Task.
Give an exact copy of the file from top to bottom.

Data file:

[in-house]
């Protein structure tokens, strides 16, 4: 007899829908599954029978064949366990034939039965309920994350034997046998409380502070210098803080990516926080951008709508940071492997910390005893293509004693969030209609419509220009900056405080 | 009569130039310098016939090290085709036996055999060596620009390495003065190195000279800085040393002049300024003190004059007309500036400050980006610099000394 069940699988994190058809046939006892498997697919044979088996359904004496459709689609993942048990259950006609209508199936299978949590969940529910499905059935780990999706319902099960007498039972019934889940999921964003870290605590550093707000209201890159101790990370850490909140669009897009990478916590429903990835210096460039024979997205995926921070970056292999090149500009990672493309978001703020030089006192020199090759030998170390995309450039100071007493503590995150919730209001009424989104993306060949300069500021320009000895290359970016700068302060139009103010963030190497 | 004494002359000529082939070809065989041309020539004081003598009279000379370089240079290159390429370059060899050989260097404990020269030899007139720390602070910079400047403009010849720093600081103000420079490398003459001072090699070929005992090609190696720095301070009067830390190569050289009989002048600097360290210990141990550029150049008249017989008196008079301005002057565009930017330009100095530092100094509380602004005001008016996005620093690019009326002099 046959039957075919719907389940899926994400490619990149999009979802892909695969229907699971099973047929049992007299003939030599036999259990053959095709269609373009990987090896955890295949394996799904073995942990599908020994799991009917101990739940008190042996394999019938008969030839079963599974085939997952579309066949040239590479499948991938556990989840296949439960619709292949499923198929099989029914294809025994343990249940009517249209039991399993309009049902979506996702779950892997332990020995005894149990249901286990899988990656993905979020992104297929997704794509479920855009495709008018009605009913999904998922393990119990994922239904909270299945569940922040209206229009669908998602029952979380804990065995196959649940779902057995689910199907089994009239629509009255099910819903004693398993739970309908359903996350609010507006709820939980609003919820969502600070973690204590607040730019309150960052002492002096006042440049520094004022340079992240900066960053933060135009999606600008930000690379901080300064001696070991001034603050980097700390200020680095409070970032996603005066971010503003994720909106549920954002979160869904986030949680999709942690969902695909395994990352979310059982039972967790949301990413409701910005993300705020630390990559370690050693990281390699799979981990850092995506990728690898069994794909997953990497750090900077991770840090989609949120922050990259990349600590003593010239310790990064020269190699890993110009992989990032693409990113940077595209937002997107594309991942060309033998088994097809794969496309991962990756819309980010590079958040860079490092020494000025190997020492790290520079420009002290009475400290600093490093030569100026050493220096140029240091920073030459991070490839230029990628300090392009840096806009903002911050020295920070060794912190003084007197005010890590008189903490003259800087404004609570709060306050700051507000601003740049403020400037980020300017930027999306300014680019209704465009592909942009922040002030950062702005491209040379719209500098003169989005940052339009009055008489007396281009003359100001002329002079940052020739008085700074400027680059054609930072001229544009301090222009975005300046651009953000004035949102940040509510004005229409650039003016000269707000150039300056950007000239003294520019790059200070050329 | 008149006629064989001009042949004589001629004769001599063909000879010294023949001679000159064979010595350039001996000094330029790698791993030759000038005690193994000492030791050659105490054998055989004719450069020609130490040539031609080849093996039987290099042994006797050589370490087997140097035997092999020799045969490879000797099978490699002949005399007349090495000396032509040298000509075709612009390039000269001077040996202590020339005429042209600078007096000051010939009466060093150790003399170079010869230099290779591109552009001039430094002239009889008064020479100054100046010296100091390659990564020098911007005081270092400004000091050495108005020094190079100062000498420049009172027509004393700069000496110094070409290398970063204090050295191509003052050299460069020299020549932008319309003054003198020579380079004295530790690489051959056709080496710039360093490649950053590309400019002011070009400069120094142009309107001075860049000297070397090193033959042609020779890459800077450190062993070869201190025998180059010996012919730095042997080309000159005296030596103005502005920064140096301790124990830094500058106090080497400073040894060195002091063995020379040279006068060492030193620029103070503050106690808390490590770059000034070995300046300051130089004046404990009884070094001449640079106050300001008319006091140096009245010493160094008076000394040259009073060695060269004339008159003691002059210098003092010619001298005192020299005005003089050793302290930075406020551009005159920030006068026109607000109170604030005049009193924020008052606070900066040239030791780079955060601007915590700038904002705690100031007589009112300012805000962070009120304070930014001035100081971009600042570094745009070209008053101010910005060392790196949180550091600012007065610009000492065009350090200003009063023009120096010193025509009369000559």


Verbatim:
[in-house]
């Protein structure tokens, strides 16, 4: 007899829908599954029978064949366990034939039965309920994350034997046998409380502070210098803080990516926080951008709508940071492997910390005893293509004693969030209609419509220009900056405080 | 009569130039310098016939090290085709036996055999060596620009390495003065190195000279800085040393002049300024003190004059007309500036400050980006610099000394 069940699988994190058809046939006892498997697919044979088996359904004496459709689609993942048990259950006609209508199936299978949590969940529910499905059935780990999706319902099960007498039972019934889940999921964003870290605590550093707000209201890159101790990370850490909140669009897009990478916590429903990835210096460039024979997205995926921070970056292999090149500009990672493309978001703020030089006192020199090759030998170390995309450039100071007493503590995150919730209001009424989104993306060949300069500021320009000895290359970016700068302060139009103010963030190497 | 004494002359000529082939070809065989041309020539004081003598009279000379370089240079290159390429370059060899050989260097404990020269030899007139720390602070910079400047403009010849720093600081103000420079490398003459001072090699070929005992090609190696720095301070009067830390190569050289009989002048600097360290210990141990550029150049008249017989008196008079301005002057565009930017330009100095530092100094509380602004005001008016996005620093690019009326002099 046959039957075919719907389940899926994400490619990149999009979802892909695969229907699971099973047929049992007299003939030599036999259990053959095709269609373009990987090896955890295949394996799904073995942990599908020994799991009917101990739940008190042996394999019938008969030839079963599974085939997952579309066949040239590479499948991938556990989840296949439960619709292949499923198929099989029914294809025994343990249940009517249209039991399993309009049902979506996702779950892997332990020995005894149990249901286990899988990656993905979020992104297929997704794509479920855009495709008018009605009913999904998922393990119990994922239904909270299945569940922040209206229009669908998602029952979380804990065995196959649940779902057995689910199907089994009239629509009255099910819903004693398993739970309908359903996350609010507006709820939980609003919820969502600070973690204590607040730019309150960052002492002096006042440049520094004022340079992240900066960053933060135009999606600008930000690379901080300064001696070991001034603050980097700390200020680095409070970032996603005066971010503003994720909106549920954002979160869904986030949680999709942690969902695909395994990352979310059982039972967790949301990413409701910005993300705020630390990559370690050693990281390699799979981990850092995506990728690898069994794909997953990497750090900077991770840090989609949120922050990259990349600590003593010239310790990064020269190699890993110009992989990032693409990113940077595209937002997107594309991942060309033998088994097809794969496309991962990756819309980010590079958040860079490092020494000025190997020492790290520079420009002290009475400290600093490093030569100026050493220096140029240091920073030459991070490839230029990628300090392009840096806009903002911050020295920070060794912190003084007197005010890590008189903490003259800087404004609570709060306050700051507000601003740049403020400037980020300017930027999306300014680019209704465009592909942009922040002030950062702005491209040379719209500098003169989005940052339009009055008489007396281009003359100001002329002079940052020739008085700074400027680059054609930072001229544009301090222009975005300046651009953000004035949102940040509510004005229409650039003016000269707000150039300056950007000239003294520019790059200070050329 | 008149006629064989001009042949004589001629004769001599063909000879010294023949001679000159064979010595350039001996000094330029790698791993030759000038005690193994000492030791050659105490054998055989004719450069020609130490040539031609080849093996039987290099042994006797050589370490087997140097035997092999020799045969490879000797099978490699002949005399007349090495000396032509040298000509075709612009390039000269001077040996202590020339005429042209600078007096000051010939009466060093150790003399170079010869230099290779591109552009001039430094002239009889008064020479100054100046010296100091390659990564020098911007005081270092400004000091050495108005020094190079100062000498420049009172027509004393700069000496110094070409290398970063204090050295191509003052050299460069020299020549932008319309003054003198020579380079004295530790690489051959056709080496710039360093490649950053590309400019002011070009400069120094142009309107001075860049000297070397090193033959042609020779890459800077450190062993070869201190025998180059010996012919730095042997080309000159005296030596103005502005920064140096301790124990830094500058106090080497400073040894060195002091063995020379040279006068060492030193620029103070503050106690808390490590770059000034070995300046300051130089004046404990009884070094001449640079106050300001008319006091140096009245010493160094008076000394040259009073060695060269004339008159003691002059210098003092010619001298005192020299005005003089050793302290930075406020551009005159920030006068026109607000109170604030005049009193924020008052606070900066040239030791780079955060601007915590700038904002705690100031007589009112300012805000962070009120304070930014001035100081971009600042570094745009070209008053101010910005060392790196949180550091600012007065610009000492065009350090200003009063023009120096010193025509009369000559």